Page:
What are some ideas to implement in this climate if uncertainty? Here are five tried and true suggestions.
Typically, small business owners spend the last two months of the year huddled with their financial team and CPA, trying to hatch up some last minute ideas for saving themselves a few dollars on taxes.
While this year is no different, we have added complicating factors dealing with potentially a new tax law.
How does one make the right decision?
With 40 years of tax planning experience, and having lived through the Tax Reform Act of 1986, I have a few observations.
First, don't rush to judgment or overreact.
Early signals from the House and Senate suggests the Republican led Congress is struggling between the concept of real tax reform and simply creating some minor changes that can provide an appearance of reform.
With the Christmas vacation coming, and the recent gubernatorial losses for Republicans in Virginia and New Jersey, the Republican party has concerns the bill that does not further erode their current majority.
A second point deals with the deductibility of state and local taxes.
If lost, this could infuriate larger populations in high tax states like New York, California and New Jersey.
My prediction is that no significant reform will be achieved before December 31, 2017. However in the unlikely event that a bill does make it through both houses by Christmas, any major tax reduction provisions won't be implemented till 2018, 2019 or even later.
What are some ideas to implement in this climate of uncertainty?
I have five tried and true suggestions:
Do a rough tax projection for 2017, and determine what you will likely owe for April 15th 2018. With that in mind, start finding sensible expenses and deductions to pay.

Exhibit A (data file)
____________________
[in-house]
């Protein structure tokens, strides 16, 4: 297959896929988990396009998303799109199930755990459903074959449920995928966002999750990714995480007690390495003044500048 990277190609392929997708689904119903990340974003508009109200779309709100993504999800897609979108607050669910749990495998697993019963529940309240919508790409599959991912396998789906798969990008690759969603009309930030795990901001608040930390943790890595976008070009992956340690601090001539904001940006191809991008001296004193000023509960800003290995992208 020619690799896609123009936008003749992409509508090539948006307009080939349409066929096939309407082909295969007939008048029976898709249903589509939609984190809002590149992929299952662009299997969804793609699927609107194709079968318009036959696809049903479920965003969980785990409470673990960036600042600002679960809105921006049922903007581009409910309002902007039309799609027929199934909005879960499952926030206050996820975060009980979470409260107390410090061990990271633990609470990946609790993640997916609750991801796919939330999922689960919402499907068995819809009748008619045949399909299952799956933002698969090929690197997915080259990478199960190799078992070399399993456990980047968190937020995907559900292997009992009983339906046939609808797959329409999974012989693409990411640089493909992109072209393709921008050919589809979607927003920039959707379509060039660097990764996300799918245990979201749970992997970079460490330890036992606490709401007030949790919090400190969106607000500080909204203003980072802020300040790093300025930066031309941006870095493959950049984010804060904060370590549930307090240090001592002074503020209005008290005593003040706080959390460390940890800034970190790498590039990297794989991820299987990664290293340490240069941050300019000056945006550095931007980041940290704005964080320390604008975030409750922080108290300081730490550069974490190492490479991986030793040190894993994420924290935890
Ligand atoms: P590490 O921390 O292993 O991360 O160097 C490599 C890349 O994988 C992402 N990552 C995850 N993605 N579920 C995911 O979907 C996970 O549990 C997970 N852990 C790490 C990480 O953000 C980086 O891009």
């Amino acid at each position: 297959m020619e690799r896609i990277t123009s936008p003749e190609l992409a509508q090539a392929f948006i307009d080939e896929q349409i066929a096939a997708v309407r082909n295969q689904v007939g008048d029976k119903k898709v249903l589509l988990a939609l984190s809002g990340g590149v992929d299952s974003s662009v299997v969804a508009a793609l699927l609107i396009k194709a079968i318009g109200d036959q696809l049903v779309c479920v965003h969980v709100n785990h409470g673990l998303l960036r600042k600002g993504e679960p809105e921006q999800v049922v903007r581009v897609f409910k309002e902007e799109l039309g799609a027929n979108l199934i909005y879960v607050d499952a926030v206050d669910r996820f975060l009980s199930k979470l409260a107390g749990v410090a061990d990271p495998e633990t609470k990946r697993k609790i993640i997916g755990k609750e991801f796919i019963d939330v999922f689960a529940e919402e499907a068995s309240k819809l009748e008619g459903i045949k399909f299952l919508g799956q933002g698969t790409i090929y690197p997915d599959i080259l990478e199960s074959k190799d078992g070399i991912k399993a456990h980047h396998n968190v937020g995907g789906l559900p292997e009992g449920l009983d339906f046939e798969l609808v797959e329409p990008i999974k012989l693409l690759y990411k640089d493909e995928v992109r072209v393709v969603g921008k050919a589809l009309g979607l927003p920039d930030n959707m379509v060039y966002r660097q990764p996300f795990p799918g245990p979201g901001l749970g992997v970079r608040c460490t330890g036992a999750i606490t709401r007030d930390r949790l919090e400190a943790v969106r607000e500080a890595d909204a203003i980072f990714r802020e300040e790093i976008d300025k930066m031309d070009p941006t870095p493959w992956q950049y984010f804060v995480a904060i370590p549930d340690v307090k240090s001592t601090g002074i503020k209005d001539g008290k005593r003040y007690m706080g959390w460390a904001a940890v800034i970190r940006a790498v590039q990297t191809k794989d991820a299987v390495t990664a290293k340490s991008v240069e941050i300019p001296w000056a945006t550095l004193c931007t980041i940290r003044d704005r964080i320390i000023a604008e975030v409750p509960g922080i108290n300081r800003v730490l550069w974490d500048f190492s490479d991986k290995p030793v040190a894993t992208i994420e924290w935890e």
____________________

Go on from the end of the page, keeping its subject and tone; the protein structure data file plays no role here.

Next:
1. Buy Equipment for your business.
If you want or need some equipment, buy it and make it operational before December 31.
That way, you can probably expense it all under the Section 179 tax expensing rule. While the new law will likely keep the expensing provisions in place, buy what you need now and get the write-off now, while tax brackets are as high as they are, But remember, only buy what you need.
2. Charitable giving.
Don't forget charitable giving. Whether its cash or simply cleaning out your closet of old clothes for the Goodwill or other charity you prefer, do it before December 31.
Make sure you document what you are giving away, with the thrift store values, the quantities and condition clearly spelled out according to IRS guidelines.
Next page- Ideas #3 through #5 to implement in this climate if uncertainty.
About the author
Raymond M Nowicki CPA is managing partner of Nowicki and Company, LLP, a firm with its headquarters in Buffalo, NY with a satellite in Manhattan. Nowicki is a nationally recognized speaker and trainer of CPAs on pension plan auditing, and quality improvement for CPA practices. His firm also audits 401K plans. Ray has helped Nowicki and Company, LLP grow to be one of the top 30 firms in Western New York. In recognition for service to small businesses, New York Governor George Pataki awarded him the Small Business Advocate of the Year Award in 2005. He serves most of the firm clients, especially in a number of specialized areas including estate planning and trusteeship, structuring new business ventures, strategic planning and workouts, and litigation support.Website